I heard that Greta Thunberg, TIME magazine person of the year, has Asperger Syndrome. What is this syndrome?
Asperger Syndrome is a relatively new psychological profile in the sense that it was only coined in the 1980s.
It was first described in England by psychiatrist Dr Lorna Wing. But the name ‘Asperger’ was used to describe something that Austrian paediatrician Dr Hans Asperger wrote about in a 1944 study.
Basically, people who have Asperger Syndrome see, hear and feel our world differently from you and me.
Oh, is it like autism then?
This is a tricky question.
Autism is a wide spectrum of disorders. All people who have autism share certain qualities.
According to the Diagnostic and Statistical Manual 5 from the American Psychiatric Association, in order to be diagnosed autistic, you have to have:
- Persistent deficits in social communication and social interaction, such as in back-and-forth conversations with other people or sharing, eye contact, developing relationships, etc.
- Restricted, repetitive patterns of behaviour, interests or activities, e.g. repetitive movements and insistence on the same, inflexible routines and distress at changes of patterns.
- All symptoms are present in childhood. However, they may only fully manifest when social demands exceed what they are capable of.
- Limited or impaired everyday functioning.
Autism affects different autistic people in different ways. Asperger Syndrome is part of this umbrella diagnosis of autism.
Greta Thunberg is definitely one capable teenager. People with Asperger Syndrome don’t have mental incapabilities then?
If you mean by mental incapability, a decrease in intelligence, then no. People with Asperger syndrome have average or above average intelligence.
Unlike many people who are autistic, they don’t have learning problems. They also have fewer problems with speech.
In Greta Thunberg’s case, I would say that her Asperger Syndrome made her what she is today, rather than the opposite.
She is extremely persistent in her beliefs and actions about our environmental concerns, and she also appears to be inflexible in her thinking.
She does not seem to relate to other people, and she won’t give in to anything the world throws at her.
She is so extreme that she made her parents stop flying on planes. And her mother was a singer too, which meant she had to give up her career.
So how do people with Asperger Syndrome see the world?
Even within Asperger Syndrome, there are variables and extremes. Some people with Asperger Syndrome say they feel the world overwhelms them and makes them anxious.
They have difficulty understanding and relating to other people.
Everyday things we take for granted, like going to school and interacting with family, is difficult.
Many people with Asperger Syndrome feel that the world does not understand them.
Most parents who have children with Asperger Syndrome don’t recognise it until much later in life, or at all.
They often describe their children as difficult, antisocial or naughty at first.
It usually is diagnosed much later in life than most of other autism spectrum children.
When should I suspect my child has Asperger Syndrome?
The criteria mentioned above for autism spectrum must be met. But you need a trained psychiatrist to make the diagnosis if you suspect your child has Asperger Syndrome.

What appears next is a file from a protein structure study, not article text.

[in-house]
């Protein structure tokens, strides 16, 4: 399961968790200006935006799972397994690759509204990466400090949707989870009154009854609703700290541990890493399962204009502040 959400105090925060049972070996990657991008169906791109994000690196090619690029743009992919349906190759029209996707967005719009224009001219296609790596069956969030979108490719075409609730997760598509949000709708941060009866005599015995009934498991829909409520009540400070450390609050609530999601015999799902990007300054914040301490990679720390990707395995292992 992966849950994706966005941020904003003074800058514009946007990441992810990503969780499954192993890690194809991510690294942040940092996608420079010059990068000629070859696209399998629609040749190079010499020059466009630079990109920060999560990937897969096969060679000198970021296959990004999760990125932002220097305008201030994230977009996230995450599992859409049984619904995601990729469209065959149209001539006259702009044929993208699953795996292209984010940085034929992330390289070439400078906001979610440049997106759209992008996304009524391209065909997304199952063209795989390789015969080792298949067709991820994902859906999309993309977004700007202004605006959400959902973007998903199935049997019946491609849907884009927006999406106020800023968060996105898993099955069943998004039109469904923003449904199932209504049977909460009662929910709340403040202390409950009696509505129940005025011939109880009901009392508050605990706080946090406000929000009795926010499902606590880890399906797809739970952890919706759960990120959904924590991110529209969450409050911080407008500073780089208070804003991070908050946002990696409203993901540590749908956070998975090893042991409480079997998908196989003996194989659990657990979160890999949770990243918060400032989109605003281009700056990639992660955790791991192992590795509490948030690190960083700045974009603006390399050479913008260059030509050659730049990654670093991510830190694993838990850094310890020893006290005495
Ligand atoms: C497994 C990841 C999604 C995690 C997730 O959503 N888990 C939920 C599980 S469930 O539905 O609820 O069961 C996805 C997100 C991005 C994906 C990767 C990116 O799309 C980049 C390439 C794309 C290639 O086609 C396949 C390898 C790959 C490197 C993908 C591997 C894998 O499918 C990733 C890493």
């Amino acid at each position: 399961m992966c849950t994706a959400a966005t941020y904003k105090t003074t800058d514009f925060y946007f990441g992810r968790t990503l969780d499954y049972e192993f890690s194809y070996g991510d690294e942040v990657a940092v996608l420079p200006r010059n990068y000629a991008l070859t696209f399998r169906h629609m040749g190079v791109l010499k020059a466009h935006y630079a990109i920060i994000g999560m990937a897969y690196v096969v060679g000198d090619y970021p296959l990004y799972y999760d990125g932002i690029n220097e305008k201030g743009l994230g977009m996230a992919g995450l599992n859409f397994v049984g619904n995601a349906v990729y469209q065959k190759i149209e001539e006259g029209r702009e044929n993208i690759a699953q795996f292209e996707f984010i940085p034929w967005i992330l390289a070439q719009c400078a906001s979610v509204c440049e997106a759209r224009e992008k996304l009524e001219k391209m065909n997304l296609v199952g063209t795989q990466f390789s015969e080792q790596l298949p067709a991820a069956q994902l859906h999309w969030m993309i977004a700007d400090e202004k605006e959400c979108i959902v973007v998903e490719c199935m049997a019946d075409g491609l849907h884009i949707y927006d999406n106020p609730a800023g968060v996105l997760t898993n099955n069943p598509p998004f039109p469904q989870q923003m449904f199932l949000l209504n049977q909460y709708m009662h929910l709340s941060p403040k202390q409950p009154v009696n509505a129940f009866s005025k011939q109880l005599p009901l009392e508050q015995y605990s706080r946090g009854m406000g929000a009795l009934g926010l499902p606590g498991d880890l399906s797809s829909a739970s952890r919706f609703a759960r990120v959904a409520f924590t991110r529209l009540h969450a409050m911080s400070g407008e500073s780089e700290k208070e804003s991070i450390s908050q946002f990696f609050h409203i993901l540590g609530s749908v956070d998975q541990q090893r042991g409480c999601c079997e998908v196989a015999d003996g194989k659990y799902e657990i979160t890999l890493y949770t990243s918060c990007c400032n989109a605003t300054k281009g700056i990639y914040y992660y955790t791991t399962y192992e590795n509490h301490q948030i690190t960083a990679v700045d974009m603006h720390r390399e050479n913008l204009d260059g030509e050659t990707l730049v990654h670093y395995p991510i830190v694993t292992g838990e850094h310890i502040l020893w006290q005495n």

A child with this syndrome has a very literal understanding of language, they think that people always mean exactly what they say.
Therefore, your child may have difficulty understanding facial expressions, sarcasm, jokes, abstract concepts and tone of voice.
They cannot read people and interpret the hidden meaning behind conversations or body language.
They may go on and on talking about themselves because they have no E.Q. (emotional quotient).
They may appear to be insensitive, love to be alone or act socially inappropriate.
They find it hard to form friendships.
They prefer to have a daily routine, like using the same road to go to school or eat the same food for breakfast every day.
They need to know what is going to happen every day and hate the idea of change.
They have intense and highly focused interests, which may change along their lives. Note Greta Thunberg.
When you nurture and channel these interests in the right direction, they can be a force to be reckoned with.
They may also experience under or over sensory sensitivity to the environment, like to certain smells (durian), noise and pain.
Is there a cure?
No, but what it is important for the loved ones and friends of the affected person to recognise the conditions of the syndrome and to manage them.
Don’t force your child with Asperger Syndrome to mingle and go to parties if he doesn’t want to, for example.
Encourage his single-minded pursuits and channel him to great heights, like Greta Thunberg’s parents.
Give him a routine and help him stick to it.
And most of all, be loving and understanding.
Dr YLM graduated as a medical doctor, and has been writing for many years on various subjects such as medicine, health, computers and entertainment. For further information, email firstname.lastname@example.org. The information contained in this column is for general educational purposes only. Neither The Star nor the author gives any warranty on accuracy, completeness, functionality, usefulness or other assurances as to such information. The Star and the author disclaim all responsibility for any losses, damage to property or personal injury suffered directly or indirectly from reliance on such information.
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